Personally I found Time Machine to not be flexible enough for my backup needs. If I were in your shoes I would just occasionally unmount the encrypted DMG and drag and drop it to my backup drive.

     

    If you buy a program like SuperDuper! you can make incremental copies of volumes, so you could have your encrypted DMG, and another encrypted DMG on a backup drive, mount both of them, and use SuperDuper! to copy the contents of one to the other, and it should be pretty quick. Much quicker than copying the entire DMG each time.

  • 36. Re: Understanding encryption using Disk Utility
    Pondini Level 8 Level 8 (38,720 points)

    guy toronto wrote:

     

    Thanks for the explanation. Forgive me for being technologically dense. Are you saying that in the case of an encrypted disk image, my back-up (using Time Machine) will be encrypted?

    Yes, the backup of that disk image will be encrypted.  The disk/partition it's on may or may not be, depending on whether the backup volume (disk, partition, or in the case of network backups, the sparse bundle disk image the backups are on) is encrypted.

     

    Think of a disk image as kind of a disk-within-a-disk.  It has it's own partiton map scheme, format, directory, etc.,  just like a "normal" disk or partition.  It just "lives" on a normal disk/partition, which may have a different setup.

     

    Disk images, of course, can also "live" on CDs/DVDs, etc. 

     

     

    - when the disk is mounted (ie data unencrypted), it will not be backed up. Back-up of data will only occur when the disk is not mounted (ie when the data is encrypted). Hence backed up data is always encrypted.

     

    Am I getting this right?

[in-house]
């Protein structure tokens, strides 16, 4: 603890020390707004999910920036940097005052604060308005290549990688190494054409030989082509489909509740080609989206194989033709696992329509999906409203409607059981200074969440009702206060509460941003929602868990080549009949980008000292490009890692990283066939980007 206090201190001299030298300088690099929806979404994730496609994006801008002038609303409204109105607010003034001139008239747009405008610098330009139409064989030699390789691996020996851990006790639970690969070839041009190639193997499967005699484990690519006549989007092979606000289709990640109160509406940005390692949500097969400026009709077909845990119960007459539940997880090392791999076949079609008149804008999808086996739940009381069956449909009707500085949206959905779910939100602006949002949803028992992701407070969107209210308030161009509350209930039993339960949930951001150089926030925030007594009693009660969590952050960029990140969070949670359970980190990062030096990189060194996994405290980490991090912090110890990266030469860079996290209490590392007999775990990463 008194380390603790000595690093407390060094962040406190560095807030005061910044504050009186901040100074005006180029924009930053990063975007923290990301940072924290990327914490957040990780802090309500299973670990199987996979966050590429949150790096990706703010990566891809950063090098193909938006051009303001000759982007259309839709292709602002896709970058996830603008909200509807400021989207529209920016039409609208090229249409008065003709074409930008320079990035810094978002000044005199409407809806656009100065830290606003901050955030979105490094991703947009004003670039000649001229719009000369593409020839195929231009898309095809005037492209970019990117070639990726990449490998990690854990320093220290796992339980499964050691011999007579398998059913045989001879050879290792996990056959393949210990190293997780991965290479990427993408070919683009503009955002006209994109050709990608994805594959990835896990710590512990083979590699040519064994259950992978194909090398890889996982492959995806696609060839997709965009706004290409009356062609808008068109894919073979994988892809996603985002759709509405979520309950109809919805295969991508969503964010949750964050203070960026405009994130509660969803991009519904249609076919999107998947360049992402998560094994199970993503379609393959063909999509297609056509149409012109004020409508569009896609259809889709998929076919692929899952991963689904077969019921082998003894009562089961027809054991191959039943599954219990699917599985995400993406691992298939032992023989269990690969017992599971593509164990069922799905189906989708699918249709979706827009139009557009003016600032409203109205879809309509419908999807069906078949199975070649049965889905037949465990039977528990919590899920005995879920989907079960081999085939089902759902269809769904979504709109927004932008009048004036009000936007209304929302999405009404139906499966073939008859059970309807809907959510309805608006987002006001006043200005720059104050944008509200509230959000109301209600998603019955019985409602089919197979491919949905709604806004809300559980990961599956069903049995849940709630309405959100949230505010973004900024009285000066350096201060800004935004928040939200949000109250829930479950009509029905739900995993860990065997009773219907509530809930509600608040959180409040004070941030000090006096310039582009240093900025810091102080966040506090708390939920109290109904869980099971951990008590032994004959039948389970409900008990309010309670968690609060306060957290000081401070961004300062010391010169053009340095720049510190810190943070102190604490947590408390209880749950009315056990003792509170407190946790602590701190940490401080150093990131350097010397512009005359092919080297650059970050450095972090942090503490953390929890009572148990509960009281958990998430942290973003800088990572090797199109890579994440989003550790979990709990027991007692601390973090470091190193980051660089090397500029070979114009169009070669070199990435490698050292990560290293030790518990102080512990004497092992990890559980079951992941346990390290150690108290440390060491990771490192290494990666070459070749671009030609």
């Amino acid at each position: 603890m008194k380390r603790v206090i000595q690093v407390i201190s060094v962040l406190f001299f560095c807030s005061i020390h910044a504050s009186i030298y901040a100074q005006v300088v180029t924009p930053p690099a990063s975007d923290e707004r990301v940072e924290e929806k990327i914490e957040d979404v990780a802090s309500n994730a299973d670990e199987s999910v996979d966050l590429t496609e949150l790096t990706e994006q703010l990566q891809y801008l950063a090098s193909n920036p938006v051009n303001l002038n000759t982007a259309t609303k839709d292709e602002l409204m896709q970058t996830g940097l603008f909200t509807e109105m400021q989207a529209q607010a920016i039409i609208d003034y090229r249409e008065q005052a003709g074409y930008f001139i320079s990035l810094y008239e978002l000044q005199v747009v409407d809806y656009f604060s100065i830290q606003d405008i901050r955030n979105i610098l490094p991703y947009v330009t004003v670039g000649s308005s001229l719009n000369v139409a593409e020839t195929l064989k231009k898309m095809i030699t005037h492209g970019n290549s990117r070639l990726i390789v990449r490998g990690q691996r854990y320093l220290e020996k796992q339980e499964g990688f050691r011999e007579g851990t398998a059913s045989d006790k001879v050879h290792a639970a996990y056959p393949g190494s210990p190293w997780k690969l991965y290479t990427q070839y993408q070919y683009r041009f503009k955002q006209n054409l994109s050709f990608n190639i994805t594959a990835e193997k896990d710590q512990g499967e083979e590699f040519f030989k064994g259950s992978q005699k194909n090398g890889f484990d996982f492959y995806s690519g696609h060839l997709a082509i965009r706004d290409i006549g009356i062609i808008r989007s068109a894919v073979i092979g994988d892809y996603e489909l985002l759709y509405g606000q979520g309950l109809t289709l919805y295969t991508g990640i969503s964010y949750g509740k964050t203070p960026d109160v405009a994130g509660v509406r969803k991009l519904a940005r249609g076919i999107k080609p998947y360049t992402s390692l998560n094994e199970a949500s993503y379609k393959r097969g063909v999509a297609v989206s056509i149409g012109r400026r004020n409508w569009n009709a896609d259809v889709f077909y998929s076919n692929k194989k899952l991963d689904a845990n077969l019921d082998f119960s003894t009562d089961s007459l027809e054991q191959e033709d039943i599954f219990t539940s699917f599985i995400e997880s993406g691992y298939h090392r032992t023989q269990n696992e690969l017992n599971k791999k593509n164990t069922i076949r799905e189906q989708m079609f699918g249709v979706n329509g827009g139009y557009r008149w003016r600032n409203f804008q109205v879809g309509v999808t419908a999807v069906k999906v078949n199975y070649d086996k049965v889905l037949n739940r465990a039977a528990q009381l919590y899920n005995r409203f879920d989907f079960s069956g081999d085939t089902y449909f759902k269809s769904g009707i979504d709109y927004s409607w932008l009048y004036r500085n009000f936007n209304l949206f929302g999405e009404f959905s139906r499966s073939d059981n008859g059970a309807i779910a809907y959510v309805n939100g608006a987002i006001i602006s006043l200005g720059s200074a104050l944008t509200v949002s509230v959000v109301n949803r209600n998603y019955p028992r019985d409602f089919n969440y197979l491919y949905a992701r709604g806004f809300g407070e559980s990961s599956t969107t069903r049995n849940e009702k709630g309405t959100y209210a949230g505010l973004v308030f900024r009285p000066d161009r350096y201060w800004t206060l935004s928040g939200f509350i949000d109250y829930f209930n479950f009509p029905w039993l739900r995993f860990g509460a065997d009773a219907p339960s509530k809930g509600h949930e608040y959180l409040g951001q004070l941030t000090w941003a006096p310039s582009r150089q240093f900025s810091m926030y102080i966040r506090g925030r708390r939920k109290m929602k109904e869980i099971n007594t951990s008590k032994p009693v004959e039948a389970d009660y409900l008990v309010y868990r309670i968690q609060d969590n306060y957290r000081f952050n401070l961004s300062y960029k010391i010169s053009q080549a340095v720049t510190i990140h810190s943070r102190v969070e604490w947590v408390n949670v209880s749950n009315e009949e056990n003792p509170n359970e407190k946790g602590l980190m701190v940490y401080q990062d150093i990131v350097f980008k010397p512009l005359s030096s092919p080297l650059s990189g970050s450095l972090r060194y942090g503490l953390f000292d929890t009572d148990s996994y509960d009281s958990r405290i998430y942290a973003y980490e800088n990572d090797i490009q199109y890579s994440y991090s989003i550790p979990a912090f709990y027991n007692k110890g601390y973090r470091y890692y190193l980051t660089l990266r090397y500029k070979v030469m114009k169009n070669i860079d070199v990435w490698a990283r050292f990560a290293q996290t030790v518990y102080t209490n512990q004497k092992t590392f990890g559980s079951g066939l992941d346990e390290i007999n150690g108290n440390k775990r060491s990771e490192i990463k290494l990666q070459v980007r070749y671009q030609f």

For an encrypted disk image, yes.

     

    If you have an unencrypted disk image, the backup of it will not be encrypted (and it won't be backed-up when mounted, either).

  • 37. Re: Understanding encryption using Disk Utility
    Pondini Level 8 Level 8 (38,720 points)

    motrek wrote:

    . . .

    If you buy a program like SuperDuper! you can make incremental copies of volumes, so you could have your encrypted DMG, and another encrypted DMG on a backup drive, mount both of them, and use SuperDuper! to copy the contents of one to the other, and it should be pretty quick. Much quicker than copying the entire DMG each time.

    Unless it's a sparse bundle disk image, it will be copied in it's entirety.  The other types of disk images are treated as a single file, so if anything's changed, the whole thing is considered as changed.

     

    I'm not sure whether SuperDuper or CarbonCopy cloner will copy just the changed "bands" of a sparse bundle disk image, or the whole thing.  I've never experimented with that.

  • 38. Re: Understanding encryption using Disk Utility
    motrek Level 1 Level 1 (25 points)

    No, no, if you mount both DMGs then SuperDuper! can do a file-by-file incremental copy just as if you were copying one unencrypted disk to another.

  • 39. Re: Understanding encryption using Disk Utility
    Pondini Level 8 Level 8 (38,720 points)

    Ah, yes, that's probably true - the difference is "mounted."   

     

    Have you actually tested that to be sure?

  • 40. Re: Understanding encryption using Disk Utility
    motrek Level 1 Level 1 (25 points)

    Yes, I back up my FileVaulted boot drive to an encrypted DMG every week or so. Works fine. SuperDuper works on the file level... all the reading/writing/encrypting/decrypting is done by the operating system below that level, so SuperDuper has no idea it's writing to an encrypted DMG instead of just another disk.

  • 41. Re: Understanding encryption using Disk Utility
    Pondini Level 8 Level 8 (38,720 points)

    Ah, good.  It makes sense, but sometimes things that seem to make sense don't actually work that way. 

     

    Thanks for the confirmation.